|Year : 2019 | Volume
| Issue : 3 | Page : 404-405
External ophthalmomyiasis due to Oestrus ovis
Parthopratim Dutta Majumder1, Pankaj Jeswani1, Narayanaperumal Jeyathilakan2, Jyotirmay Biswas1
1 Department of Uvea Medical and Vision Research Foundations, Sankara Nethralaya, 18, College Road, Nungambakkam, Tamil Nadu, India
2 Madras Veterinary College, Vepery, Chennai, Tamil Nadu, India
|Date of Submission||28-Aug-2018|
|Date of Acceptance||22-Oct-2018|
|Date of Web Publication||18-Feb-2019|
Dr. Parthopratim Dutta Majumder
Department of Uvea, Sankara Nethralaya, 18, College Road, Nungambakkam, Chennai - 600 006, Tamil Nadu
Source of Support: None, Conflict of Interest: None
Keywords: Conjunctivitis, external ophthalmomyiasis, Oestrus ovis
|How to cite this article:|
Dutta Majumder P, Jeswani P, Jeyathilakan N, Biswas J. External ophthalmomyiasis due to Oestrus ovis. Indian J Ophthalmol 2019;67:404-5
|How to cite this URL:|
Dutta Majumder P, Jeswani P, Jeyathilakan N, Biswas J. External ophthalmomyiasis due to Oestrus ovis. Indian J Ophthalmol [serial online] 2019 [cited 2020 May 28];67:404-5. Available from: http://www.ijo.in/text.asp?2019/67/3/404/252411
| Case Report|| |
A 58-year-old male presented with redness and irritation in the right eye for a week. His best-corrected visual acuity (BCVA) was 6/6 in both eyes. He denied any history of foreign body entry into the eye, contact with livestock or recent history of swimming. Slit-lamp examination of the right eye revealed hyperemia of the bulbar and palpebral conjunctiva, quiet anterior chamber and a clear cornea. There were multiple spindle-shaped translucent larvae wriggling over bulbar conjunctiva and tarsal conjunctiva [Figure 1]a. They were trying to disappear towards fornices on shining the slit-lamp light. Under slit-lamp, total eight larvae were removed with the help of forceps under topical anaesthesia. It is worth mentioning was noted that removal with cotton-tipped applicator was not successful as the larvae tend to attach tightly to the conjunctiva. All these larvae were put in normal saline and in 70% alcohol and were sent to laboratory. He was started on a topical anti-microbial agent (ciprofloxacin 0.3%). Microscopic examination revealed spindle-shaped skeleton with a pair of sharply curved fuscous brown oral hooks at the anterior end [Figure 1]b and [Figure 1]c. Based on the morphology, they were identified as first instar larvae of Oestrus ovis.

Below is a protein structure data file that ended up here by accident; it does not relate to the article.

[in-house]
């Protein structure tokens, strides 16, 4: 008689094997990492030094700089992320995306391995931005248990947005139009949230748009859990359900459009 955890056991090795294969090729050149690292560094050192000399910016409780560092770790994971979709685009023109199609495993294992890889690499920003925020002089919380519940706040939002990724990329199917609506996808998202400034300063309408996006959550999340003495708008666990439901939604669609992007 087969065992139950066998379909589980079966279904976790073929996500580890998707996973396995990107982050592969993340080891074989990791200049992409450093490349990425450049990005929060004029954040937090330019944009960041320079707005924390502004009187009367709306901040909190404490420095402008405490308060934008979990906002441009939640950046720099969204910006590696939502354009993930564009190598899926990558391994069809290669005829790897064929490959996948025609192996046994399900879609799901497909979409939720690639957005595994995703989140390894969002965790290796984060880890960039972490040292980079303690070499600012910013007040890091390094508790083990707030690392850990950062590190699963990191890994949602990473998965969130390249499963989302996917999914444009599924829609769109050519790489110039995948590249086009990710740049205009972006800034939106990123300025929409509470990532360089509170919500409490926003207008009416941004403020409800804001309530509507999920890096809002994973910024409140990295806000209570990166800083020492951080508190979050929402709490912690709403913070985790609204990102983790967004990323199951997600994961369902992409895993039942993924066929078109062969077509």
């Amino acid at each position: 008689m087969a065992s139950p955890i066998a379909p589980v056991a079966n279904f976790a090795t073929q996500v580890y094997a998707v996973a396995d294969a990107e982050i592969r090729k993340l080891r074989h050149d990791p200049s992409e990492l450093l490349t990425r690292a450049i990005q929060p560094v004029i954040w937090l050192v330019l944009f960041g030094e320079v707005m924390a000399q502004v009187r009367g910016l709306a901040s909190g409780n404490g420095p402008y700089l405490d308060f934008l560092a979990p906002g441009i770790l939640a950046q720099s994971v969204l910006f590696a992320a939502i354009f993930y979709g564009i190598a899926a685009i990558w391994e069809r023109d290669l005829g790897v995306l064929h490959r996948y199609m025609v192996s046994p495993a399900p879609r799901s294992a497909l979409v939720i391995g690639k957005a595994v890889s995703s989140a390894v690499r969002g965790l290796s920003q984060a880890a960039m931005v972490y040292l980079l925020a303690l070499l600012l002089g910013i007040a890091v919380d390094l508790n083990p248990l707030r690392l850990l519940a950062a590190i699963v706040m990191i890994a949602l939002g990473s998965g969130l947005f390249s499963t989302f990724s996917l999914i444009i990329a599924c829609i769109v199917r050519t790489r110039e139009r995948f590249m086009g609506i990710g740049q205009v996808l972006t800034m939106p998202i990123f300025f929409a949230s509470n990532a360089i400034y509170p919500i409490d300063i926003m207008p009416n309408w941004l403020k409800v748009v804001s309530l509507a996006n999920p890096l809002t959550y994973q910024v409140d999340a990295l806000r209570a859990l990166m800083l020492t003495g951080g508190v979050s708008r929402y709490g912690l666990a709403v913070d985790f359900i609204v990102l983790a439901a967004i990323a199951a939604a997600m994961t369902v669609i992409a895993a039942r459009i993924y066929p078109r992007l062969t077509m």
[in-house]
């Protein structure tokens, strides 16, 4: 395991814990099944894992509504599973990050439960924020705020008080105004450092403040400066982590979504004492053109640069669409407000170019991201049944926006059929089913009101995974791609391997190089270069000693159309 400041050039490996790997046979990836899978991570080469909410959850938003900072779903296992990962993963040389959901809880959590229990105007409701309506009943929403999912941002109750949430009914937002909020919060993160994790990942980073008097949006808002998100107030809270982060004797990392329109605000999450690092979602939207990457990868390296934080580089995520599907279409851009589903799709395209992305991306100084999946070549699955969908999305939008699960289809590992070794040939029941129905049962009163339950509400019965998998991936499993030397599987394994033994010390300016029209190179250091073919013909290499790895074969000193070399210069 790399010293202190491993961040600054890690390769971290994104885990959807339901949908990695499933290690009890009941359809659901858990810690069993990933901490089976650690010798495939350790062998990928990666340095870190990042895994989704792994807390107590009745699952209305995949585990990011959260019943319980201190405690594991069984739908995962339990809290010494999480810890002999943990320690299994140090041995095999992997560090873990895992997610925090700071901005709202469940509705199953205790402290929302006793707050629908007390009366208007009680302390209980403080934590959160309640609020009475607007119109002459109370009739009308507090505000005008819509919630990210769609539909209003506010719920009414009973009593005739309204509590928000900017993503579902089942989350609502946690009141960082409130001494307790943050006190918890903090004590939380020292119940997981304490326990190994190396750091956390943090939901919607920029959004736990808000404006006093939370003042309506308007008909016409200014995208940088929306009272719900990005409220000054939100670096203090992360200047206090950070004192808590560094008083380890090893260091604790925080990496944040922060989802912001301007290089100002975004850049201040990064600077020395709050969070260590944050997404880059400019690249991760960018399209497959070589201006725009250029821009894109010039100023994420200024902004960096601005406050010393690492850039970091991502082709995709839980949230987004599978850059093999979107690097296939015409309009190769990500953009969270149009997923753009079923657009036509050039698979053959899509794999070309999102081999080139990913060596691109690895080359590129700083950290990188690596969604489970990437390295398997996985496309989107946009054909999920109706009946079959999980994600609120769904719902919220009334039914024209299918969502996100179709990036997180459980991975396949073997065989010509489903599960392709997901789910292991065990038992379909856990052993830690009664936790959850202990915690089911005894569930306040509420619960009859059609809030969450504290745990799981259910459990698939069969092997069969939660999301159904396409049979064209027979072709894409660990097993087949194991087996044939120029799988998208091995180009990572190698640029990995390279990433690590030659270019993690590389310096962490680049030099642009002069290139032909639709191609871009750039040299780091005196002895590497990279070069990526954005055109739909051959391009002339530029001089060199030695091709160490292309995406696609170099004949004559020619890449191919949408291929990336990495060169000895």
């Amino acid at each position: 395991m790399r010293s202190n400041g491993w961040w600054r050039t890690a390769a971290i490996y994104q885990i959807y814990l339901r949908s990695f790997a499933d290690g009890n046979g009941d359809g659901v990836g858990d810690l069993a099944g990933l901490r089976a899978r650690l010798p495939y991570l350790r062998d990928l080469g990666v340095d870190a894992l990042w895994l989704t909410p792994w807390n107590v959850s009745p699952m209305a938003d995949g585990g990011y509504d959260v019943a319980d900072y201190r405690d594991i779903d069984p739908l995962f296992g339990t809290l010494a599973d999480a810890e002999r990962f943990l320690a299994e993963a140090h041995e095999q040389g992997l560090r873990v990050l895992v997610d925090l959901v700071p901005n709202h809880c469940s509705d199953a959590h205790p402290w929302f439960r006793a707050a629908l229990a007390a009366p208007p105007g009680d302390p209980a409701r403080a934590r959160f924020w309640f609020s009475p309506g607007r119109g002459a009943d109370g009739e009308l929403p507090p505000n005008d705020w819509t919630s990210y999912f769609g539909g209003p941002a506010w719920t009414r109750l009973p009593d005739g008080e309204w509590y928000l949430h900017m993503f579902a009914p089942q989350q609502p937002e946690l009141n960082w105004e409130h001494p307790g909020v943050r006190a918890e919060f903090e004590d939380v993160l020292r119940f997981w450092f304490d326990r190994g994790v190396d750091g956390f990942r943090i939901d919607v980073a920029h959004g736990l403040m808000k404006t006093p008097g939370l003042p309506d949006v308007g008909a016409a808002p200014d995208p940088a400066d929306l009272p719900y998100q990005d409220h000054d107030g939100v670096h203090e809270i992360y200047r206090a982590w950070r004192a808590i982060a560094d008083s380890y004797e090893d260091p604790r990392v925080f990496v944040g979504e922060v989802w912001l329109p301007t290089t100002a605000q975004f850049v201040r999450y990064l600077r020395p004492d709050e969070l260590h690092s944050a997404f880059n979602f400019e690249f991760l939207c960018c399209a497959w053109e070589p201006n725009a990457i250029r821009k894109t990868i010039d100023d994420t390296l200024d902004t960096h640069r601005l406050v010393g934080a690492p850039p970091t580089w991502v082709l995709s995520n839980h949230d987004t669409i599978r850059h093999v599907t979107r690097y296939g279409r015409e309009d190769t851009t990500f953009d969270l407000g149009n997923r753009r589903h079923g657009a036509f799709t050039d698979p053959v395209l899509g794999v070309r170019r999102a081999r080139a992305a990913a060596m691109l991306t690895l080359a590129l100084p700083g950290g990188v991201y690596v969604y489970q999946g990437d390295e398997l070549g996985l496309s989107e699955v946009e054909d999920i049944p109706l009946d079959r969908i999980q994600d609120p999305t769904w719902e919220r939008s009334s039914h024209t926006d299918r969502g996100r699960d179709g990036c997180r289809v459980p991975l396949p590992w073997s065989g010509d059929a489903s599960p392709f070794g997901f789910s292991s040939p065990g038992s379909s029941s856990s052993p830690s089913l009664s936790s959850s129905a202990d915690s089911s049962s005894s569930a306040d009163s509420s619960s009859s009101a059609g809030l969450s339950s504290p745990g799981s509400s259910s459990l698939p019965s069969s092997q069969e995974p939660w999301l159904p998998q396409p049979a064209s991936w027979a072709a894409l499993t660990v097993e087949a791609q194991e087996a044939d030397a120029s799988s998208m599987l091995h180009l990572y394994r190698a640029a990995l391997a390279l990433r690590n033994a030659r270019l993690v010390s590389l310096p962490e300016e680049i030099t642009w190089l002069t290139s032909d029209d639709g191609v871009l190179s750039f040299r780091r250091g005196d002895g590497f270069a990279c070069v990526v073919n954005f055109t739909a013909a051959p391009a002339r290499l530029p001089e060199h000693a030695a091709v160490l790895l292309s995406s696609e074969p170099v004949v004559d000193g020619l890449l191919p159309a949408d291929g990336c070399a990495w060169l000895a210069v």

|Figure 1: (a) Slit-lamp photograph (magnified) view of conjunctiva near lateral canthus showing three first instar larvae of Oestrus ovis (b) Microscopic photograph of a first instar larva of Oestrus ovis (c) Anterior end of larva equipped with cephalopharyngeal skeleton showing two large dark sharply curved oral hooks, hypopharyngeal sclerites and elongated rod-shaped pharyngeal sclerites|
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| Discussion|| |
Oestrus ovis, commonly known assheep nasal botfly, is a worldwide parasite that usually infests the nasal cavity and paranasal sinuses of sheep, goats, cattle and horses. Humans are the accidental hosts and Oestrus ovis larvae have been mainly reported to cause external ophthalmomyiasis by various authors.[1–3] External ophthalmomyiasis due to Oestrus ovis usually manifests with conjunctivitis-like clinical picture. These larvae have been reported to cause significant conjunctival eosinophilic infiltrations leading to non-necrotising granulomatous inflammation and eosinophil degranulation which can further lead to epithelial cell damage and goblet cell secretion. Thus, presentation with itching, foreign body sensation and a watery-mucopurulent discharge is not uncommon and disease can easily be misdiagnosed as conjunctivitis. Oestrus ovis larvae are unable to penetrate cornea or sclera as they lack the ability to secrete proteolytic enzymes. However, Oestrus ovis larvae have been reported to present with keratitis and keratouveitis. Thus, early removal of the larvae is very important in patients with external ophthalmomyiasis.
Declaration of patient consent
The authors certify that they have obtained all appropriate patient consent forms. In the form the patient(s) has/have given his/her/their consent for his/her/their images and other clinical information to be reported in the journal. The patients understand that their names and initials will not be published and due efforts will be made to conceal their identity, but anonymity cannot be guaranteed.
Financial support and sponsorship
Conflicts of interest
There are no conflicts of interest.
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